In all the excitement over Hillary Clinton, we let it go unnoticed that someone else made history.
Freddie Gray just became the first person to commit his own homicide. Now, I know you’re thinking, “when people kill themselves it’s suicide.” Well, you’re right. But Freddie Gray didn’t kill himself. He died at the hands of police. And today, after several failed attempts to convict officers, Prosecutors in Baltimore dropped all remaining charges. So no one killed him…even though his death was ruled a homicide. The system didn’t fail. It protected those for whom it was created. The system isn’t broken, it operated exactly how it was designed to. That’s what we say every time something like this happens, but today that isn’t good enough for me.
I recently listened to a panel of people who work across the judicial system. And what I heard was frightening. What I kept hearing was how much of a responsibility civilians have to do the right things and act the right way. But what is that? I absolutely owe police officers respect as representatives of the state. But for that to make sense, they owe me the same level of respect as a PERSON. Not a suspect, not a criminal, a person. They have no more of a right to go home at night than I do. Than Eric Brown did. Than Sandra Bland or Rekia Boyd. The problem is that increasingly, we hear from police about their fears. This is all fine and good, except that 2015 was one of the safest years for cops. EVER. So while police are supposed to be protecting us, they’re busy fearing for their lives. As they should… to an extent. Being a police officer is a difficult job. It is not for the faint of heart and I am grateful for the work the good officers do. But the other half of that statement is that like any job, you were not forced into it. You chose a high-risk job, hopefully, because you wanted to help people. But what doesn’t help people is choosing fear over freedom. What helps us in understanding. Civilians don’t take an oath to serve and protect, cops do. It’s time to re-examine those promises and figure out if police policies reflect their sworn duties. We need to ask ourselves if their sworn duties represent our society’s needs. I think the answer to that question is no, at least in spirit. And that is why Freddie Gray is dead. No one protected him and now no one takes responsibility for his death. Our justice system didn’t work for him and now he and countless others have paid the ultimate price. It’s past time we build a system that protects ALL of us. We need to acknowledge that America repeatedly fails Black people. Perhaps if we let our pride die, more people won’t have to.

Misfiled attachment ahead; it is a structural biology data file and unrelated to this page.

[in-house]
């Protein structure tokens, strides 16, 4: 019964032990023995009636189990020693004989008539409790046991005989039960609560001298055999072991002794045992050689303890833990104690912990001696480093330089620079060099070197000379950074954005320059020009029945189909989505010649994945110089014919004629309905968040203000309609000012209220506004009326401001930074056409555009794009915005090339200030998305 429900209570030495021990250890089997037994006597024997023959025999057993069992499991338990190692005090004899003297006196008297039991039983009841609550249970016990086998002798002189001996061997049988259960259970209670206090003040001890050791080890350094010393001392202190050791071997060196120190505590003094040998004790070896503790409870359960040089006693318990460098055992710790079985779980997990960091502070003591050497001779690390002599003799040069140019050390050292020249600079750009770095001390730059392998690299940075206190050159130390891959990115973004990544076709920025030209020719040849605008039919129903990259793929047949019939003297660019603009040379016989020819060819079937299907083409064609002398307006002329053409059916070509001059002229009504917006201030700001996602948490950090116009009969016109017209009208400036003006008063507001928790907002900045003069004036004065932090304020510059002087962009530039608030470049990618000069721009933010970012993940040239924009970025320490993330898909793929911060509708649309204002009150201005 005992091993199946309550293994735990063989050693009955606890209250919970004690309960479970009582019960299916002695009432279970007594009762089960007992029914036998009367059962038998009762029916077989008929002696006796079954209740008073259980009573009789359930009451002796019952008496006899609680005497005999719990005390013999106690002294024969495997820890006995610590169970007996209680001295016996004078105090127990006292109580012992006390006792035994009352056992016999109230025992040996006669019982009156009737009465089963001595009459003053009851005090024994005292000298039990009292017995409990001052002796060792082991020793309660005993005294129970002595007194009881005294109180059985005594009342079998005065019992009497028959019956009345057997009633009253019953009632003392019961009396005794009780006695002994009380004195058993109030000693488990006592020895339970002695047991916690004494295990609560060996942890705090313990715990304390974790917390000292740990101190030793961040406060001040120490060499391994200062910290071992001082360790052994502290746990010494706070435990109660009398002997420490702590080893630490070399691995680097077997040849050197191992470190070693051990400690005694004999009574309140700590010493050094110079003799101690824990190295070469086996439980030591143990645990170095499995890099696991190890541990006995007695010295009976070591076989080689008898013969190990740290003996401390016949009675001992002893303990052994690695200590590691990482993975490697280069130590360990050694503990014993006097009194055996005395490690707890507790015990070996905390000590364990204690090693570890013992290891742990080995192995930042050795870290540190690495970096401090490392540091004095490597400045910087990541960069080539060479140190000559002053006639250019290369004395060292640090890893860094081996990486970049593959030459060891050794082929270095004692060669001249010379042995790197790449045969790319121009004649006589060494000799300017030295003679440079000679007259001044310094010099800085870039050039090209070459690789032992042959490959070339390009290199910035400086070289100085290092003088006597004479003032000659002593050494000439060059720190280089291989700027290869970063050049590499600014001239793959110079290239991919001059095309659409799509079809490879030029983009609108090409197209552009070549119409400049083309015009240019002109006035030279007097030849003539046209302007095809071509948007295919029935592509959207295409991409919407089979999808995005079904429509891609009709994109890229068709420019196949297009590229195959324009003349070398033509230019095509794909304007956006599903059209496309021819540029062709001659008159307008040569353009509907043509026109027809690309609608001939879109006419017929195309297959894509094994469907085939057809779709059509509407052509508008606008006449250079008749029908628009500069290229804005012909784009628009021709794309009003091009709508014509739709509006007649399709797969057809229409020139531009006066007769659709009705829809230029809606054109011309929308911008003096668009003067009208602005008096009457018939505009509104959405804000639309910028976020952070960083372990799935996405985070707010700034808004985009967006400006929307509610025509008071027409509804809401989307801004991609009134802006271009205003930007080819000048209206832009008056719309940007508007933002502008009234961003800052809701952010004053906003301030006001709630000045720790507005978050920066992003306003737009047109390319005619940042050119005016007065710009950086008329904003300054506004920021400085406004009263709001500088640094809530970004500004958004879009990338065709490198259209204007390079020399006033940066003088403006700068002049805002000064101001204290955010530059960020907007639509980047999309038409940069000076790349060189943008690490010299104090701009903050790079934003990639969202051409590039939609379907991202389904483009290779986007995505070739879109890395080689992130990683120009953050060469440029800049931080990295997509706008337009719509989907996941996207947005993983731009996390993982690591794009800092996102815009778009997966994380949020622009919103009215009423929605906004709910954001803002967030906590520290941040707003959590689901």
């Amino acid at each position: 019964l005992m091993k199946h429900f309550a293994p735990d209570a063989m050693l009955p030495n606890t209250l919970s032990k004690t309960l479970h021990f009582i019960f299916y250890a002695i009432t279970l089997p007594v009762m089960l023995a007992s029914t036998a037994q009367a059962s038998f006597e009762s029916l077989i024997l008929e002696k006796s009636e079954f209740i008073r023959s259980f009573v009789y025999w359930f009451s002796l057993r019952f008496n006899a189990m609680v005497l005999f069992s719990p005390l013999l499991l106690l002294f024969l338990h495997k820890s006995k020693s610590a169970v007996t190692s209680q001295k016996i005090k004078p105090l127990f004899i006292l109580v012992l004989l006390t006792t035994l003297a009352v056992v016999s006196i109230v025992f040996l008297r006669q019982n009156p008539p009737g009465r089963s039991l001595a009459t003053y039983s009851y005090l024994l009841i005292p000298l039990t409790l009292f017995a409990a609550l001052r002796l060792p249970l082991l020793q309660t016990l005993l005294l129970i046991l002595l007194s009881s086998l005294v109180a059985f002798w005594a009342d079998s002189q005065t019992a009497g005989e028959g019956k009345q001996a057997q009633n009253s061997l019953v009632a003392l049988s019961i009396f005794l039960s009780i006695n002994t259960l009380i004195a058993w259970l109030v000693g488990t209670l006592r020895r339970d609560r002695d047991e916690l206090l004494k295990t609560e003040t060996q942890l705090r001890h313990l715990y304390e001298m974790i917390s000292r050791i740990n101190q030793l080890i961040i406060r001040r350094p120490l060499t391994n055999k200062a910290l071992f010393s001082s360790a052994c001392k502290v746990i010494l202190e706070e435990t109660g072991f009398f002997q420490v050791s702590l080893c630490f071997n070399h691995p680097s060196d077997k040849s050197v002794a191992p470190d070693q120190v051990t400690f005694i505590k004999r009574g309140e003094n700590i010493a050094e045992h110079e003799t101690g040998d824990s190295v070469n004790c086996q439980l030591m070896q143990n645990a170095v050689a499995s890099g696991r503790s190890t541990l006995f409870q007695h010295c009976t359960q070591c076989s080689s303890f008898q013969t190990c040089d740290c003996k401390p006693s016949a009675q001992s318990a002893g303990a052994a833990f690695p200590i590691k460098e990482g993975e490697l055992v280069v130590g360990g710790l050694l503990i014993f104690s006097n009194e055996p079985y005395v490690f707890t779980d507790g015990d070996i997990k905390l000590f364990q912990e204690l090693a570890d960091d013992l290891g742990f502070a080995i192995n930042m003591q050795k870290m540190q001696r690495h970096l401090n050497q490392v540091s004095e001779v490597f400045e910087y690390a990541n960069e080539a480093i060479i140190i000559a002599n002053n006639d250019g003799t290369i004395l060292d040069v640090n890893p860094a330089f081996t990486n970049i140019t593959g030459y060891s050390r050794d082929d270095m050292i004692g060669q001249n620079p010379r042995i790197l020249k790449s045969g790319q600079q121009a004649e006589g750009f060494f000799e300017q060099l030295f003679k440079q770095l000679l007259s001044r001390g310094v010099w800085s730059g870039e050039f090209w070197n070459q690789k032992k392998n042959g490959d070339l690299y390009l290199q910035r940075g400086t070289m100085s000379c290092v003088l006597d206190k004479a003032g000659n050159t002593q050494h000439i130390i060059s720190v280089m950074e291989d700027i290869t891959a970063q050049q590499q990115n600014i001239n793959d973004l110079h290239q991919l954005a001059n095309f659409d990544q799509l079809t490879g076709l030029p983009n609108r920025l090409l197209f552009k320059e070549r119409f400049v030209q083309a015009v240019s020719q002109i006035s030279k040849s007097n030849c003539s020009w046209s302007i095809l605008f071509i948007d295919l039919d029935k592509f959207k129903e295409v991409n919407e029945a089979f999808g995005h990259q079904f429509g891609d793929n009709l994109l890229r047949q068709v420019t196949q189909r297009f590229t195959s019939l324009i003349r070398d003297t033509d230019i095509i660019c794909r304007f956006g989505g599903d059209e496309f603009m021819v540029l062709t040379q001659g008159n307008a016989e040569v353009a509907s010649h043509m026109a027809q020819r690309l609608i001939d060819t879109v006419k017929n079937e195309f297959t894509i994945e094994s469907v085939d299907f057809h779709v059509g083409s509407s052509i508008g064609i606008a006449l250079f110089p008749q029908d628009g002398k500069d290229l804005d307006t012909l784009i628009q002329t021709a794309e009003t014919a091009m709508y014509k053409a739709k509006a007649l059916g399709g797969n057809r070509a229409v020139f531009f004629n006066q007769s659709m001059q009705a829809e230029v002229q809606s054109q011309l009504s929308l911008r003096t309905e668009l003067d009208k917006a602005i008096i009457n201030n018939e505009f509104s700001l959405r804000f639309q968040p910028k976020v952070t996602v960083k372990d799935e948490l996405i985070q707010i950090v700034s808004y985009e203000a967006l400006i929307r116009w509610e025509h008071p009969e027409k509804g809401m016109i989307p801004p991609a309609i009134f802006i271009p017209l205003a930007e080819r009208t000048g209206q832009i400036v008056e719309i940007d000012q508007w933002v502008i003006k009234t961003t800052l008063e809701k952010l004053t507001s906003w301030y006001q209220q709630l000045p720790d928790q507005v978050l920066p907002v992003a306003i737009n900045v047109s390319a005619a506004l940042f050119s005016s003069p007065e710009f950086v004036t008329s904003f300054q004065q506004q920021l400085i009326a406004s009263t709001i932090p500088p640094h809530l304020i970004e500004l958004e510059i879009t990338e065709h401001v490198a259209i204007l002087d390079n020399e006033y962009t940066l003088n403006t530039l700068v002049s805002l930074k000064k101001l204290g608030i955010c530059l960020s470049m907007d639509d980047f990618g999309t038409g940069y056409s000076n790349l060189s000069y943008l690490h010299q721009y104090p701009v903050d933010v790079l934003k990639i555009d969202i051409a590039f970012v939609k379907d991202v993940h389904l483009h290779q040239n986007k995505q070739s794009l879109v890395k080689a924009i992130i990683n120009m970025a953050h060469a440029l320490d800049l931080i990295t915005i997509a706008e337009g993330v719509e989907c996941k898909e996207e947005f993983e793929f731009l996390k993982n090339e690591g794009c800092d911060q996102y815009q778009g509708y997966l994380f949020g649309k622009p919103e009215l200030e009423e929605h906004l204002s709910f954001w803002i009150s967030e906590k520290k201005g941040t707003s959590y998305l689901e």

For Freddie Gray. He didn’t kill himself.
And we won’t forget.